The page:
Donna lives in Bozeman, Montana. She works for a regional nonprofit that engages in youth development and conservation service work. She spends much of her free time wandering in and photographing the wild world.
Donna can be contacted at:
P.O. Box 11461
Bozeman, MT 59719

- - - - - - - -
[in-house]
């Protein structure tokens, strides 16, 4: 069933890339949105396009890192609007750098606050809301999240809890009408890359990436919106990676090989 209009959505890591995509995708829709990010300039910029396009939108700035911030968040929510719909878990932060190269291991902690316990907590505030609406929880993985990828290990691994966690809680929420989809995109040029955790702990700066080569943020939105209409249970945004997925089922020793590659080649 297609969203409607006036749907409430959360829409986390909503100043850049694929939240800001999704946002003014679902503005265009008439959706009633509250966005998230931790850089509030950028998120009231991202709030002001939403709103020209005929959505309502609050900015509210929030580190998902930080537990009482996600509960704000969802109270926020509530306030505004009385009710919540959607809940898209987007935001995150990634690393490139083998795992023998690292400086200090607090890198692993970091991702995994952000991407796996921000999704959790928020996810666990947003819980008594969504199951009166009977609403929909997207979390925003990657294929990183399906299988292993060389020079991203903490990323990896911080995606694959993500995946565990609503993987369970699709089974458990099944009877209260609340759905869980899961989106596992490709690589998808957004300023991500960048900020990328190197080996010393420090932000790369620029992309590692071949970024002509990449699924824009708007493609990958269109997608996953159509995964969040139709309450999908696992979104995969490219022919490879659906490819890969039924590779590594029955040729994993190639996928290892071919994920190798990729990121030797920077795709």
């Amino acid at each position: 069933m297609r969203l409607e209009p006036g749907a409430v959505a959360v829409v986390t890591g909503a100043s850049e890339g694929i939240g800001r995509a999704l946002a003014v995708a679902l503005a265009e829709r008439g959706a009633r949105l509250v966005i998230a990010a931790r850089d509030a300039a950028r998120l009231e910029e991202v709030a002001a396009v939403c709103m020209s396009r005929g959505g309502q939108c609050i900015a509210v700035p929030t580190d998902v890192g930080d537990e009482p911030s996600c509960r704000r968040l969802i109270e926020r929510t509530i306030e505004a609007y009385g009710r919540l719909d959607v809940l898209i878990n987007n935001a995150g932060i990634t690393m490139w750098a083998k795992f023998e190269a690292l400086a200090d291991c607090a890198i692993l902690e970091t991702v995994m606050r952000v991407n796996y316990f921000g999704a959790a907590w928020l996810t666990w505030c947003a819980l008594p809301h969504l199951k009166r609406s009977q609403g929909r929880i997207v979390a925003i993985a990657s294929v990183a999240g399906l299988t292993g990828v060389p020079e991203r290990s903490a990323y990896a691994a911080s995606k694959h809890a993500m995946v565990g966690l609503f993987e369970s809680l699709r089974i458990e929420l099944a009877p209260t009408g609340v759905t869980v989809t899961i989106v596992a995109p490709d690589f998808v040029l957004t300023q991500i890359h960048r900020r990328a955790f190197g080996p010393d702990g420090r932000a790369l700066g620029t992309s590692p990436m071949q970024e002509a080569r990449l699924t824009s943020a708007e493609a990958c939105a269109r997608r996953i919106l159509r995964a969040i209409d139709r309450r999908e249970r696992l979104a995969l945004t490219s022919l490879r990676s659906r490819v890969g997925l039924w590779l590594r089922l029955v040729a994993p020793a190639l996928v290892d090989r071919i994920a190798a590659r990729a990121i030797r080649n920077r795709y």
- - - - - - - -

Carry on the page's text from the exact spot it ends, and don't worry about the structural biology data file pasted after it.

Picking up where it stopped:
Newspaper Rock is located 15 miles west of U.S. 191 along the Indian Creek Corridor Scenic Byway (S.R. 211) in Bears Ears National Monument, now part of the 71,896-acre Indian Creek unit designated December 4, 2017. The rock is called Tse' Hane in Navajo, or “rock that tells a story.” There are hundreds of Utah petroglyphs here that feature a mixture of forms, including pictures resembling humans, animals, tools, and more esoteric, abstract things. The 200-square-foot rock site is a part of the cliffs all along the upper end of Indian Creek Canyon. Peoples from the Fremont, Ute, and Anasazi Native American tribes etched their markings here. It’s surmised that the perennial natural spring attracted ancients to this distinct area. There are over 650 rock art designs and include animals, human figures, and various symbols, some thought to be religious in nature. These petroglyphs were produced by pecking through the black desert varnish found on the rock to the lighter rock beneath.